Miami Beach Celebrates 2014 National Hereditary Breast & Ovarian Cancer Week Sept. 28 – Oct. 4th and National Previvor* Day on Oct. 1st

national hereditary breast ovarian cancer weekYou may have your dad’s eyes and your mom’s smile, but you can also inherit risk for cancer from either parent. Some families carry a genetic change known as a mutation in genes called BRCA-1 or BRCA-2. These gene changes can cause a very high risk for breast and ovarian cancer to run in the family.

Hereditary breast and ovarian cancers have aggressively attacked generations of families and FORCE: Facing Our Risk of Cancer Empowered is the only national nonprofit dedicated to awareness, advocacy, research and support for those affected by these cancers.

National Hereditary Breast and Ovarian Cancer (HBOC) Week marks the transition between National Ovarian Cancer Awareness Month and National Breast Cancer Awareness Month. The goal of HBOC Week and Previvor Day is to raise awareness about hereditary cancer.

During this week, from September 28 – October 4, FORCE is recognizing and celebrating those who have been affected by hereditary breast and ovarian cancer, including women and men with BRCA mutations, anyone with a family history of cancer, breast and ovarian cancer survivors, and previvors – individuals who are living with a very high risk for cancer but have not developed the disease.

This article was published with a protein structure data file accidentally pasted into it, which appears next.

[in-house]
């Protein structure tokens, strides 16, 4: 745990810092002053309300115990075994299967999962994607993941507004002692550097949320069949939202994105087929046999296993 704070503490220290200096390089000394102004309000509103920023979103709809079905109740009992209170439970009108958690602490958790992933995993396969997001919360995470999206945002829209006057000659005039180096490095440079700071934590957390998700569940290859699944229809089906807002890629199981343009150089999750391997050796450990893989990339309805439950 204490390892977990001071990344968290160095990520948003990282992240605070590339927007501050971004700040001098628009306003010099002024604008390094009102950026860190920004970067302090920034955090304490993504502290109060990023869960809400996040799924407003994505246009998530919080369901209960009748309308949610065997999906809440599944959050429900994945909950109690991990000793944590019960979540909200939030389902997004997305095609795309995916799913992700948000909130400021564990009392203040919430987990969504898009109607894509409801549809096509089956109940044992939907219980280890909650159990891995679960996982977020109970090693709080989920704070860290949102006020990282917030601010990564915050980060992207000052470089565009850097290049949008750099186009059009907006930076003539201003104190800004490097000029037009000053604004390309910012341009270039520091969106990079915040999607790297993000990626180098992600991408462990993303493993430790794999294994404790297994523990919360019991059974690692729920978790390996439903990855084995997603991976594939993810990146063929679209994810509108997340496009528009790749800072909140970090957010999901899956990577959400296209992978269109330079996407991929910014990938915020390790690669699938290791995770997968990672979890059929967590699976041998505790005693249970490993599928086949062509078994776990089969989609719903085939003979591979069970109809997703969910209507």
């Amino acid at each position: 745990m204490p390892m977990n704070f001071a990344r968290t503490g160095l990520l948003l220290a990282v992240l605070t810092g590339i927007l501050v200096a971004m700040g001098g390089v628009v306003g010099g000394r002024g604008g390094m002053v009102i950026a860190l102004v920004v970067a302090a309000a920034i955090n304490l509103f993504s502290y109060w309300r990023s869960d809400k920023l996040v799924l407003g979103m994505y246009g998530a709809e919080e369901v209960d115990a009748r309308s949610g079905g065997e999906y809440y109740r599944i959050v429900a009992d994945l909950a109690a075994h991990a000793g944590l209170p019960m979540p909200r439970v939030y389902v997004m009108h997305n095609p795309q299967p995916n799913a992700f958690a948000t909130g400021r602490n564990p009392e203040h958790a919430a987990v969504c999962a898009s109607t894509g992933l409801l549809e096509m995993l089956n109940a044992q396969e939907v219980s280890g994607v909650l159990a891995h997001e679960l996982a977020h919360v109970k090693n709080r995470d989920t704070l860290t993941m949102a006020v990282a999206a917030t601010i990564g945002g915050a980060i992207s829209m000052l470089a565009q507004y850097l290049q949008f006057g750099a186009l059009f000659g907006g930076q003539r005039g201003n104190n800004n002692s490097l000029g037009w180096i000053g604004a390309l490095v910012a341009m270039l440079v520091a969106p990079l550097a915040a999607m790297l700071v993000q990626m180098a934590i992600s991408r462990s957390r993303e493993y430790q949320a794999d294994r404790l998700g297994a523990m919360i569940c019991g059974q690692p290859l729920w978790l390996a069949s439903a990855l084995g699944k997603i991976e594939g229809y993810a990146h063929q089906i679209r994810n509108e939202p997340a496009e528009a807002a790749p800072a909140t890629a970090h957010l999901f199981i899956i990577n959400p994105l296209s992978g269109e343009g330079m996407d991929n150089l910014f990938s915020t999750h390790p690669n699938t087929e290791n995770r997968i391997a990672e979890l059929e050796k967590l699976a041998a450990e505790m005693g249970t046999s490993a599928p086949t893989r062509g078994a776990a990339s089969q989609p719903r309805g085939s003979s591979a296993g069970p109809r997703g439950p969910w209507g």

FORCE groups around the country will be celebrating with special events, like a Passing of the Torch ceremony at a baseball games and Union Soccer Team games, a Previvor Day Art Exhibit and a Kickin’ Cancer Walk/Run.

“Through awareness and education, the more than 750,000 people in the United States who carry the positive BRCA gene mutation can take steps to prevent cancer from continuing to impact the next generations. Today, an estimated 90% of those people do not know they carry this gene mutation,” said Debbie Setuain, volunteer outreach coordinator for FORCE in Sunny Isles, Florida. “We want families to pass down recipes, photos and memories to the next generation, not the risk of cancer.”

Former Outreach Coordinator Wendy Unger, Miami Beach, and her sister, Nancy Unger-Fink, Davie, were both diagnosed with the BRCA1 gene mutation. They had surgeries in 2010 to remove their breasts and ovaries to prevent the risk of Cancer.

Fortunately for those facing Hereditary Breast & Ovarian Cancer, last year the publicity surrounding the announcement by celebrity Angelina Jolie, provided great notoriety to the situations of so many in the community. It gave women the opportunity to face a similar diagnosis with a new sense of awareness, new self esteem and less fear.

FORCE: Facing Our Risk of Cancer Empowered is a national nonprofit organization dedicated to improving the lives of individuals and families affected by hereditary breast and ovarian cancer. Founded in 1999, FORCE serves thousands of families with support, education, advocacy, awareness and research specific to the needs of this community.

For more information about FORCE, visit and visit the Facebook page at to interact with the FORCE community; or you can reach South Florida Outreach Coordinators Debbie Setuain at: or 305-303-2656 or Christy Thacker at: or 305-970-7592.

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